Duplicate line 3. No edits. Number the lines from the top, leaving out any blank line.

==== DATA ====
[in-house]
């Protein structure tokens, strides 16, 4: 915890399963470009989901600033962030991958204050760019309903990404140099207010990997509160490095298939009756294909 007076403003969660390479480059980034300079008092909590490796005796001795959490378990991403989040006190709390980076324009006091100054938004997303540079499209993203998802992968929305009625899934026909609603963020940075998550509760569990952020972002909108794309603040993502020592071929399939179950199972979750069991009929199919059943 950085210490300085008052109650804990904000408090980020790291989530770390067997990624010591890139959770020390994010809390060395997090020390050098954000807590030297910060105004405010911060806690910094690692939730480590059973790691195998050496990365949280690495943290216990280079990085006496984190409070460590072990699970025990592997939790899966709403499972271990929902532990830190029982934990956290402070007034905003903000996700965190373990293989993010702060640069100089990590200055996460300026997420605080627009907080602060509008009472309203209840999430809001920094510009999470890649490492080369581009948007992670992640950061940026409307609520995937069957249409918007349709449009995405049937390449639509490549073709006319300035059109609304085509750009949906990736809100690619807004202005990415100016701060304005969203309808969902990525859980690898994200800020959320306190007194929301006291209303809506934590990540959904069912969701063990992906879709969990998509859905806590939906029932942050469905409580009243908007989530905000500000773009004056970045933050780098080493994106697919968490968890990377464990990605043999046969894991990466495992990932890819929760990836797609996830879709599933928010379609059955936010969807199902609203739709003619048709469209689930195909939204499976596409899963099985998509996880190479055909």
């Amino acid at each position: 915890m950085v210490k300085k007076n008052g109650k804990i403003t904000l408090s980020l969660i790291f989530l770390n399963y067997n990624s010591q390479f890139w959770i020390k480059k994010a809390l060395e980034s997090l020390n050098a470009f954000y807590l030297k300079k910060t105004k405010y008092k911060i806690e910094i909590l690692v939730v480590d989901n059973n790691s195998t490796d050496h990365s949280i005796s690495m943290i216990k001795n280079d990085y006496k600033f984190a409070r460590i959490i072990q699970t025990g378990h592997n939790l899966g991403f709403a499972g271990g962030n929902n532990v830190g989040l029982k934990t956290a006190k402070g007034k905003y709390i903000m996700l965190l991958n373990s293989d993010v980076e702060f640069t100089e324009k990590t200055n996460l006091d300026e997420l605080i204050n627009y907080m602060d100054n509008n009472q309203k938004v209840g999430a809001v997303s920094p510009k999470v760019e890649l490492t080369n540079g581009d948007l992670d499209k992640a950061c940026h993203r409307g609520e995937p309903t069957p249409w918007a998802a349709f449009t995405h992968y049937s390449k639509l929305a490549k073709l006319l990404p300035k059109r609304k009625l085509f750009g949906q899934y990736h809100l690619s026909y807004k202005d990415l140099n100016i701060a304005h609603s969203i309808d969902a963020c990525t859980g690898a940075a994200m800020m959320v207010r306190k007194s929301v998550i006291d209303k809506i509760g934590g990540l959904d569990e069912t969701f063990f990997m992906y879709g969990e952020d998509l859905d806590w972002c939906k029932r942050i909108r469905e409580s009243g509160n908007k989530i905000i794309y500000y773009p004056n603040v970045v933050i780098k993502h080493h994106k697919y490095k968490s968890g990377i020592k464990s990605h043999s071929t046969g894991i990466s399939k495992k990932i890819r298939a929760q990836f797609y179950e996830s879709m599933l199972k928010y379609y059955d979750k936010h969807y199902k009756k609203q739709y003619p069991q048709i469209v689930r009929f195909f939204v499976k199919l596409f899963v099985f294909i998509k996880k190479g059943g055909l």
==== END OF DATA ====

């Amino acid at each position: 915890m950085v210490k300085k007076n008052g109650k804990i403003t904000l408090s980020l969660i790291f989530l770390n399963y067997n990624s010591q390479f890139w959770i020390k480059k994010a809390l060395e980034s997090l020390n050098a470009f954000y807590l030297k300079k910060t105004k405010y008092k911060i806690e910094i909590l690692v939730v480590d989901n059973n790691s195998t490796d050496h990365s949280i005796s690495m943290i216990k001795n280079d990085y006496k600033f984190a409070r460590i959490i072990q699970t025990g378990h592997n939790l899966g991403f709403a499972g271990g962030n929902n532990v830190g989040l029982k934990t956290a006190k402070g007034k905003y709390i903000m996700l965190l991958n373990s293989d993010v980076e702060f640069t100089e324009k990590t200055n996460l006091d300026e997420l605080i204050n627009y907080m602060d100054n509008n009472q309203k938004v209840g999430a809001v997303s920094p510009k999470v760019e890649l490492t080369n540079g581009d948007l992670d499209k992640a950061c940026h993203r409307g609520e995937p309903t069957p249409w918007a998802a349709f449009t995405h992968y049937s390449k639509l929305a490549k073709l006319l990404p300035k059109r609304k009625l085509f750009g949906q899934y990736h809100l690619s026909y807004k202005d990415l140099n100016i701060a304005h609603s969203i309808d969902a963020c990525t859980g690898a940075a994200m800020m959320v207010r306190k007194s929301v998550i006291d209303k809506i509760g934590g990540l959904d569990e069912t969701f063990f990997m992906y879709g969990e952020d998509l859905d806590w972002c939906k029932r942050i909108r469905e409580s009243g509160n908007k989530i905000i794309y500000y773009p004056n603040v970045v933050i780098k993502h080493h994106k697919y490095k968490s968890g990377i020592k464990s990605h043999s071929t046969g894991i990466s399939k495992k990932i890819r298939a929760q990836f797609y179950e996830s879709m599933l199972k928010y379609y059955d979750k936010h969807y199902k009756k609203q739709y003619p069991q048709i469209v689930r009929f195909f939204v499976k199919l596409f899963v099985f294909i998509k996880k190479g059943g055909l």